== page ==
That’s when Chance says she lost control. For the next two hours she walked the stairs to and from her basement like a fitness-crazed zombie. By two in the morning, she had climbed over 2,000 stairs — far surpassing the 1,576 steps to climb to the top of the Empire State Building.
It wasn’t until the next morning that Chance felt the repercussions of what she had done. The Striiv spree left Chance with a painful hangover. The incessant jarring had strained her neck making normal walking painful and her Striiv-motivated fitness goals impossible. “When the neck injury happened I had to take a break,” Chance said. “Which allowed me to finally acknowledge what my husband had been saying for a while — that I had a problem.”
Though Dr. Chance’s story reveals the power some technologies have onsome people, the fact is most people do not get hooked. According to Wang, only 3% of users walk the 25,000 daily steps Chance was logging. Like most potentially addictive technologies, the percentage of users who meet thedefinition of engaging in, “continued repetition of a behavior despite adverse consequences,” is very small. Studies show that relatively few people are susceptible to addiction and that even those who do get addicted quit their dependencies when they change life stage or social context. However, there are people who can not stop, even when they want to.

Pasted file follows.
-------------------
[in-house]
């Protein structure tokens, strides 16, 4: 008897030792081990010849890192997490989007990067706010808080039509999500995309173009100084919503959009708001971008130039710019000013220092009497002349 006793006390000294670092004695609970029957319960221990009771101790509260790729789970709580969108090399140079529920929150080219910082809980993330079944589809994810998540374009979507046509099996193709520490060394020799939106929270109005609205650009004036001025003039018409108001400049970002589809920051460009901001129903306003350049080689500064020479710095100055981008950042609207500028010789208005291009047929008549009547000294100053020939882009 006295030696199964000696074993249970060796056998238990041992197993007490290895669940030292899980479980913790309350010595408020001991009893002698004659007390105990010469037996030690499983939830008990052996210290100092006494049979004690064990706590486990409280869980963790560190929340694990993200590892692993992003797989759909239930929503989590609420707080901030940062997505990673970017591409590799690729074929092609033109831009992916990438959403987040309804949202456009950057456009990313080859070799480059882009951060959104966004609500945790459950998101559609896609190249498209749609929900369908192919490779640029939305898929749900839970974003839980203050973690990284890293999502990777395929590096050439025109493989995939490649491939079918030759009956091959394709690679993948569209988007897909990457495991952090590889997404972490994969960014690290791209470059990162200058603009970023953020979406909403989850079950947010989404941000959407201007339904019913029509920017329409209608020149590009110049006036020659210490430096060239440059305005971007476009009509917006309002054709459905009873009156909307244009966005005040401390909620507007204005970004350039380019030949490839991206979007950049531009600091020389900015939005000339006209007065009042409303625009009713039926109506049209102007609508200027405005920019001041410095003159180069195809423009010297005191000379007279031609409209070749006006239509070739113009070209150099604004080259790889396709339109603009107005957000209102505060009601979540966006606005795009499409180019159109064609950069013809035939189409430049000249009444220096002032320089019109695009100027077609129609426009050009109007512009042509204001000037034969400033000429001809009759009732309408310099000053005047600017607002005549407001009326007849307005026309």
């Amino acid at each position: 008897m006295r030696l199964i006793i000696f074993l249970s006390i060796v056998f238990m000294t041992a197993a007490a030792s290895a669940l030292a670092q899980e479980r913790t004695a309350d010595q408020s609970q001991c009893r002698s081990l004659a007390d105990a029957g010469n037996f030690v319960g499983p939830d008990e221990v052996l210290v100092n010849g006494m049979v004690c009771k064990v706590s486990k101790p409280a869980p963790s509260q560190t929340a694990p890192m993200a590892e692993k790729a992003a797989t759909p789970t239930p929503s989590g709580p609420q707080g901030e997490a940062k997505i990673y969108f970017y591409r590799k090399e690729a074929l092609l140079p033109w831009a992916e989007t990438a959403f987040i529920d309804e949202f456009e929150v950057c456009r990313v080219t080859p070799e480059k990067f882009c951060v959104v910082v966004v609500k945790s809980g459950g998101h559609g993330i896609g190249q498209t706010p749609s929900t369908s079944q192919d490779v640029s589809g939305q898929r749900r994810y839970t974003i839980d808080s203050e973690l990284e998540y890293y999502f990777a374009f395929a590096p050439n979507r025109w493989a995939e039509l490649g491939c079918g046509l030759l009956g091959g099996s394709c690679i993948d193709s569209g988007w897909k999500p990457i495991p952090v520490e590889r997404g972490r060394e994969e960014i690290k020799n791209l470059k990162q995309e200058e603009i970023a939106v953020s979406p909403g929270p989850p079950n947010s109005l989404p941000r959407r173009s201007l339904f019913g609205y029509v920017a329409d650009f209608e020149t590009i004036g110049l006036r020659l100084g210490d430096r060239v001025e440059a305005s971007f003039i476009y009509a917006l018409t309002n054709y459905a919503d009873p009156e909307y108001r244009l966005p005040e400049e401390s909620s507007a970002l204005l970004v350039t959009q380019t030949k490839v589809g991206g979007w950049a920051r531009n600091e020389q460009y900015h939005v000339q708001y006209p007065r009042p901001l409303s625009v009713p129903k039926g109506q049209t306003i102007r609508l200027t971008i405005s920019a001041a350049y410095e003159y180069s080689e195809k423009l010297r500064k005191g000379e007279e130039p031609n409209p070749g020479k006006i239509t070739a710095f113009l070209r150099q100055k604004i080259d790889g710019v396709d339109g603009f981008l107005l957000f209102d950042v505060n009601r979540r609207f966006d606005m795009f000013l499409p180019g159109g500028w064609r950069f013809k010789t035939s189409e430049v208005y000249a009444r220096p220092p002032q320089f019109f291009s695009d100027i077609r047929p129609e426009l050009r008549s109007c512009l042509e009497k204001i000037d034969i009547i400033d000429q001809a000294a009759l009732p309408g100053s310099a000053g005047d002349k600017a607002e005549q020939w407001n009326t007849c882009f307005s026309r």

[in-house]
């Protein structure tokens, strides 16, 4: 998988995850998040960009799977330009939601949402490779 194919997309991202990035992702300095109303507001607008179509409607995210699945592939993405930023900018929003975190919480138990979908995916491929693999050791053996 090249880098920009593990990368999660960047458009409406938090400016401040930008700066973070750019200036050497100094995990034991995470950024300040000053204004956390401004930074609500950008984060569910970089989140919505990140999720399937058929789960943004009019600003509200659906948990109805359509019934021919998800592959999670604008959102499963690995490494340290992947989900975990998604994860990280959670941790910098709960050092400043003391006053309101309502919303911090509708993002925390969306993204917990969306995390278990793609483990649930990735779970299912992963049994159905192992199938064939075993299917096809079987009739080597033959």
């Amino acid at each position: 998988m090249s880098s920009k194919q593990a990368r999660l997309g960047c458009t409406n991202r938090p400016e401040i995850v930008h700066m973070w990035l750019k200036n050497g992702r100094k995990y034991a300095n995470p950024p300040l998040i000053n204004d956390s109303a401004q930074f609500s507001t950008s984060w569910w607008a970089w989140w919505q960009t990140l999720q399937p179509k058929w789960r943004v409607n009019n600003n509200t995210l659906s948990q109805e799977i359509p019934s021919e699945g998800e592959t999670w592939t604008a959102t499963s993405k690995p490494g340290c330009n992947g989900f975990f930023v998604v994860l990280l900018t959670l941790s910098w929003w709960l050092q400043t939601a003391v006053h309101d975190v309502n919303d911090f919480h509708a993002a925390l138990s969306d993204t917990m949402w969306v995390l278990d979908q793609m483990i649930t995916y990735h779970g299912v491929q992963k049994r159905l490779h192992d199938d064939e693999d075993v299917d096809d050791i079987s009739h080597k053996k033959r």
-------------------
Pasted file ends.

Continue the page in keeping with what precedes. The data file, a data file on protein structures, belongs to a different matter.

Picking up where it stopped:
The current thinking among technology companies is that too much is never enough. Limitless time scrolling Facebook feeds, hours of pinning on Pinterest, days spent leveling-up in online games — there are no bounds. In the name of personal responsibility, companies leave addicts alone, never interrupting their zone-state cocoons.
While a laissez-faire customer relationship is the right approach for most users, when the user is addicted — no longer in control and wanting to stop but can’t — companies should intervene. Standing idly by while reaping the rewards of users abusing their product is no longer acceptable — it is exploitation. Thankfully, and for the first time, makers of potentially addictive technologies have the power to do something.
Outside of consumer tech, companies making potentially addictive products can claim ignorance regarding who is abusing their products. Makers of alcoholic beverages for example, can throw up their hands and claim they have no idea who is an alcoholic. However, any company collecting user information can no longer take cover under the same excuse. Tech companies know exactly who their users are and how much time they are spending with their services. If they can hypertarget advertising, they can identify harmful abuse.